Worshipping indoors in large groups will be risky for some time due to COVID-19. Now is a good time time to explore worshipping outdoors in smaller groups with the rest of creation–if permitted in your area. From the forest churches of England to Holy Hikes® in the Episcopalian tradition to the Wild Church Network across North America, outdoor worship has been flourishing during the past five years. Below are some resources that have laid groundwork for us:
What is this style of worship?
What Makes a Wild Church a Church? What makes a Wild Church Wild?
This article on the Wild Church Network website explains how “wild churches” are different from “outdoor services.”
Forest Church: A Field Guide to a Spiritual Connection with Nature by Bruce Stanley
Stanley’s book is one of the most frequently cited sources. It provides a good overview of the movement and lot of practical help on how to spend time in nature. Those seeking a specifically Christian experience will want to draw on other resources as well.
Why do it?
This article in Living Lutheran describes the Holy Hike movement and interviews people excited about it.
Healing the Earth Through Awe and Wonder (short video) In May 2020, MCCN asked church leaders to identify what they saw as the most important response to the environmental crisis. Connie Heppner Mueller of Seeds Church in Altona, Man., said that the most important task was to fall in love with our local places and to experience awe and wonder there.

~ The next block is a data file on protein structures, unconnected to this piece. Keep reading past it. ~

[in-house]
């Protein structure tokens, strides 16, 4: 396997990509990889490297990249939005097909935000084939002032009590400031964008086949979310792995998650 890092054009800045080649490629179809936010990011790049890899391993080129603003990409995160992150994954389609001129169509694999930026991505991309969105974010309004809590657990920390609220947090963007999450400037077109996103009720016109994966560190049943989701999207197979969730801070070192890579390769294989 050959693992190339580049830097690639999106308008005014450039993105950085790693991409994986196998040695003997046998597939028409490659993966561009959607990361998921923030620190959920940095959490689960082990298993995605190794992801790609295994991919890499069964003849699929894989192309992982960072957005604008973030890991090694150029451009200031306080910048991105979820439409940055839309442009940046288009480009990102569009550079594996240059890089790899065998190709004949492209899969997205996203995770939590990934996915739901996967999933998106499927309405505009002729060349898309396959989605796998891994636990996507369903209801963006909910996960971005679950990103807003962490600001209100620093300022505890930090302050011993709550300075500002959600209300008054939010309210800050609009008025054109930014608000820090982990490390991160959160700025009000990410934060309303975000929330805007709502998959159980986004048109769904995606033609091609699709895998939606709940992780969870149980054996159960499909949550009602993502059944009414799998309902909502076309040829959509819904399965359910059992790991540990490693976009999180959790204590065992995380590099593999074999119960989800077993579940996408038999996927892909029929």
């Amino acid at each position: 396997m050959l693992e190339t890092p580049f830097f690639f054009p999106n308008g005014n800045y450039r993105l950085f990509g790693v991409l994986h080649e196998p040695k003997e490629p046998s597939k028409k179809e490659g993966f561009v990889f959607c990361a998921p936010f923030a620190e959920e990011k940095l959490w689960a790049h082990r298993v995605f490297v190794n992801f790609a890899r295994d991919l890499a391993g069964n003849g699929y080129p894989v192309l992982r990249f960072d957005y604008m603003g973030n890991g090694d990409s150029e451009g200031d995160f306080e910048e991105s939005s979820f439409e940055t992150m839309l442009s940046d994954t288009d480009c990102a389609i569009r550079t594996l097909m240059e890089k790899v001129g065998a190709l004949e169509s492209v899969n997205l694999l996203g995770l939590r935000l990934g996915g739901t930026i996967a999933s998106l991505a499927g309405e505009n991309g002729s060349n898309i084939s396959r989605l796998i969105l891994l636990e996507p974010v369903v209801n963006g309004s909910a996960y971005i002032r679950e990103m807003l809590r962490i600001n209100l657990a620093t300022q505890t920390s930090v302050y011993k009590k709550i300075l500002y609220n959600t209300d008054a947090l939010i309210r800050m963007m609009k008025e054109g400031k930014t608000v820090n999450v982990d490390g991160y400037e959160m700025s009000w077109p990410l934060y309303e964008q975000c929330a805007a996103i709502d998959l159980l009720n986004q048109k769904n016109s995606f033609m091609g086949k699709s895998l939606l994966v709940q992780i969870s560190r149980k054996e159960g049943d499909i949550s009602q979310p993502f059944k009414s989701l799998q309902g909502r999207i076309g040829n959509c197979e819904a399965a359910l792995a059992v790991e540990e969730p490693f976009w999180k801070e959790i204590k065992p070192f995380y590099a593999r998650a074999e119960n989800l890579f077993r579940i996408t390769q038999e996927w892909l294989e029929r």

How do I do it?
A forest church booklet from the Diocese of Gloucester offers this advice:”Simple is good…[D]on’t over-organize. Just provide a framework and trust God working in and through nature.”
Wild Church Communion Liturgy
Katerina Friesen, who leads a church that meets under an oak tree along the San Joaquin River, offers the group’s communion liturgy.
Wild Church: A Conversation with Wendy Janzen
This interview from the Living Lightly Podcast is an excellent introduction to what can happen when human worship joins the rest of creation. Wendy pastors at St. Jacobs Mennonite Church, Ont. and also leads the Burning Bush Forest Church, a community that meets monthly in nature.
Vernal pools in Appalachia
Steven David Johnson–a conservation photographer–is not writing about church services, but in this article from The Mennonite, he does describe the grace-filled experience of giving the natural world your undivided attention.
Are there outdoor churches with a connection to MCCN?
At least three:
- Burning Bush Forest Church, St. Jacobs, Ont.
- Shenandoah Valley Church of the Wild, Virginia
- Wild Church Fresno, San Joaquin River, Calif.
Additional Worship Resources
These are not specifically crafted for outdoor use, but have a lot of relevant material.
Season of Creation Worship Resources
A lectionary and liturgies for a September worship series on God the Creator and creation.
God’s Good Earth: Praise and Prayer for Creation by Anne and Jeffery Rowthorn, Liturgical Press.
A collection of 52 worship services on creation-related themes and a wealth of readings, prayers, litanies and inspiration.